Hocus PocusFocus II/Moving Waves
Focus (instrumental)Focus Plays Focus
Anonymous II (Part 1)Focus 3
Answers? Questions! Questions? Answers!Focus 3
SylviaFocus At The Rainbow
BirthHamburger Concerto
Spoke The Lord CreatorShip Of Memories
Night FlightFocus Con Proby
Tamara's Move (Allegro-Adagio-Allegro)Focus 8
Sylvia's Stepson - UbatubaFocus 9: New Skin


Focus playlist



Contributor: Ian Ashleigh

There is an argument that had Jan Akkerman been British or American he would regularly appear in the lists of great rock guitarists. But he is Dutch and was at the core of the prog rock band Focus between 1969 and 1976 and in reformations of the band in 1985 and 1990.

Focus was fronted by Thijs van Leer a classically-trained organist and flautist who added his occasionally eccentric vocals. The inclusion of the flute brought inevitable comparisons with Jethro Tull in the UK. When you mention Focus, the band that was Akkerman and van Leer with bass player Bert Ruiter and drummer Pierre van der Linden spring to mind. The majority of my selections come from this 1970s period but there are some surprises from later incarnations of the band put together by van Leer without Akkerman.

We start with Hocus Pocus from Focus II/Moving Waves (1971) and a hit single, complete with yodelling and nonsense lyric. But it is a showcase for Akkerman’s effortless guitar. Within the flute solo, van Leer manages to hit the exact note of the whistle of the Metropolitan Line underground trains that ran behind my Grandparent’s house when I was a child. A note I heard regularly as the trains left Wembley Park Station. The humour of the band is captured on the live album Focus At The Rainbow (1973) and on a recording for the Old Grey Whistle Test at Christmas in that period, which seems to have disappeared from YouTube. Humour that sometimes overflowed into song titles with appalling puns (e.g. All Hens On Deck from Focus X)

Focus II/Moving Waves contains the magnificent Eruption, a 23 minute adaptation of Peri’s 17th century opera Euridice which just missed out on inclusion.

Focus have recorded nine tracks that carry the name of the band (I to V and VII to X). The first one from their first album Focus Plays Focus (later released as In And Out Of Focus) is a showcase for the more sensitive side of Akkerman’s guitar playing (following the raucous Hocus Pocus) and van Leer’s flute with keyboard taking a secondary role. If you listen to the nine tracks sequentially, there is a connection. (Focus 3 contains occasional echoes of George Harrison’s While My Guitar Gently Weeps).

Focus 3 marked the high point of the band’s commercial success. A double album from which I have taken three tracks.

Side 3 of the original vinyl, the eclectically named Anonymous II (Part 1), a classically based piece played in a jazz-rock style, with each member of the band taking a solo – there was a track called Anonymous on In And Out Of Focus. Answers? Questions! Questions? Answers! is a brilliant piece of jazz-rock again showcasing Akkerman’s guitar and van Leer’s keyboards. The hit single Sylvia came from Focus 3 but I have taken the version from the live album Focus At The Rainbow. Just listen to how Bert Ruiter’s bass underpins the whole tune.

Here is the band in 1974 for the BBC Radio 1 In Concert series:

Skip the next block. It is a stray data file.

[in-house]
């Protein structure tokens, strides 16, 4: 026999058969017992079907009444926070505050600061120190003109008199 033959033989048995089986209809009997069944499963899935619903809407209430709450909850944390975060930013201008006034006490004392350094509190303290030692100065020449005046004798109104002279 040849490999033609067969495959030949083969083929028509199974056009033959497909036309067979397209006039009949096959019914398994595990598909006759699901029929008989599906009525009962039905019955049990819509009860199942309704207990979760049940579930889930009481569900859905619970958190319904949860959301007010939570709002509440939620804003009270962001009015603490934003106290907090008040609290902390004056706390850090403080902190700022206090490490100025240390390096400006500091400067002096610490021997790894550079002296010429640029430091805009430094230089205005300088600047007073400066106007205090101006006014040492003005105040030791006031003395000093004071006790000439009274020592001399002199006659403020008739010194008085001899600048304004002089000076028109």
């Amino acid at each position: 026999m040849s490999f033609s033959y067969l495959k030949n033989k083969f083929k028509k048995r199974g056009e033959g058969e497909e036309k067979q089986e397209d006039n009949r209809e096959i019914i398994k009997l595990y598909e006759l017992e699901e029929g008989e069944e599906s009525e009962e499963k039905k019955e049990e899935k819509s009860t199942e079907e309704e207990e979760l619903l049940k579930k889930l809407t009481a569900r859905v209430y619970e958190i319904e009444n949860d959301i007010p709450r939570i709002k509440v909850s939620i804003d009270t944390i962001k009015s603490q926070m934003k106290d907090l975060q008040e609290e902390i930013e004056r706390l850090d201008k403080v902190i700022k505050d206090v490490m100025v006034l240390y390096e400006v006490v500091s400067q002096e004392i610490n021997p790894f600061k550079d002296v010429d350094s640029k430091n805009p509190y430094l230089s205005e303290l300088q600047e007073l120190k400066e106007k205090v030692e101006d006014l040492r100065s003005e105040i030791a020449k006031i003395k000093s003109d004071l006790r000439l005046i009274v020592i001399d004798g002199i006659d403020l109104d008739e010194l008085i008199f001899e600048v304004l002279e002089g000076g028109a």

After the success of Focus 3, Hamburger Concerto in 1974 was not particularly well received. The Hamburger Concerto itself is based on Johannes Brahms’ Variations Of A Theme By Haydn. Birth closed side 1 of the original album and with a Bach-esque harpsichord opening theme which Akkerman takes into the guitar and a full-blown rock treatment. Just a great piece of music.

Ship Of Memories was released in 1976 but contained recordings made in 1973. Spoke The Lord Creator was the band’s first attempt at using the aforementioned Brahms’ Variations Of A Theme By Haydn in a rock context. This is the last of the selections that features Jan Akkerman on guitar.

In 1978, the American singer P. J. Proby joined the band for the recording of the very uneven Focus Con Proby. Night Flight written by guitarist Eef Albers is worth including in the ten.

We end with two tracks from the later incarnations of the band, with Thijs van Leer as the only original member. From Focus 8 comes Tamara’s Move (Allegro-Adagio-Allegro) which could have come from the early period, and from Focus 9: New Skin a return to almost the beginning with Sylvia’s Stepson – Ubatuba.

Throughout a long and sometimes halting career, Focus were never able to recreate the energy of the early 1970s when they were touted as the band to watch at the beginning 1973. There have been some strange detours into funk and disco, but at their best Focus produced some of the finest progressive and jazz-rock of the early to mid-70s. I do feel that a British or American band producing the same music would have had greater attention.

Incidentally, House Of The King from Focus 3 (see clip below) was used by Yorkshire Television between 1974 and 1978 as the theme music for their popular science programme Don’t Ask Me featuring Magnus Pyke, Rob Buchman, David Bellamy, Miriam Stoppard and Derek Griffiths.


Focus official facebook

Jan Akkerman official website

Focus biography (Apple Music)

TopperPost #396

1 Comment

  1. Kasper Nijsen
    Jan 6, 2015

    Great list! “All Hens On Deck” is indeed an appalling pun but it’s also an in-joke directed at Dutch listeners (like myself), since it refers to the Dutch saying “alle hens aan dek” (which is itself derived from the English saying).

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